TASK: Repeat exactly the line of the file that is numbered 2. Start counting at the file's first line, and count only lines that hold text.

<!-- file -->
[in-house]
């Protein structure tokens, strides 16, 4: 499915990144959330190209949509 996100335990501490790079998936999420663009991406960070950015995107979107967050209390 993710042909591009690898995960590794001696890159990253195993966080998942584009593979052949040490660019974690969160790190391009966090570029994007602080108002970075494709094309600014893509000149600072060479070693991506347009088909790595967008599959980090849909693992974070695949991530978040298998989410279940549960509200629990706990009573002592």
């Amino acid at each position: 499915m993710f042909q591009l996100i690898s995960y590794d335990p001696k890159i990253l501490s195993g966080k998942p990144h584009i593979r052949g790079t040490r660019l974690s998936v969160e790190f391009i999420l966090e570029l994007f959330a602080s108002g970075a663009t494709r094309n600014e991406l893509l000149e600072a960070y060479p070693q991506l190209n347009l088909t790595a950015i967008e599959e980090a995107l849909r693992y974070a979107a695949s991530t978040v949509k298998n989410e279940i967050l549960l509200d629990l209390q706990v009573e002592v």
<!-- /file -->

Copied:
């Protein structure tokens, strides 16, 4: 499915990144959330190209949509 996100335990501490790079998936999420663009991406960070950015995107979107967050209390 993710042909591009690898995960590794001696890159990253195993966080998942584009593979052949040490660019974690969160790190391009966090570029994007602080108002970075494709094309600014893509000149600072060479070693991506347009088909790595967008599959980090849909693992974070695949991530978040298998989410279940549960509200629990706990009573002592």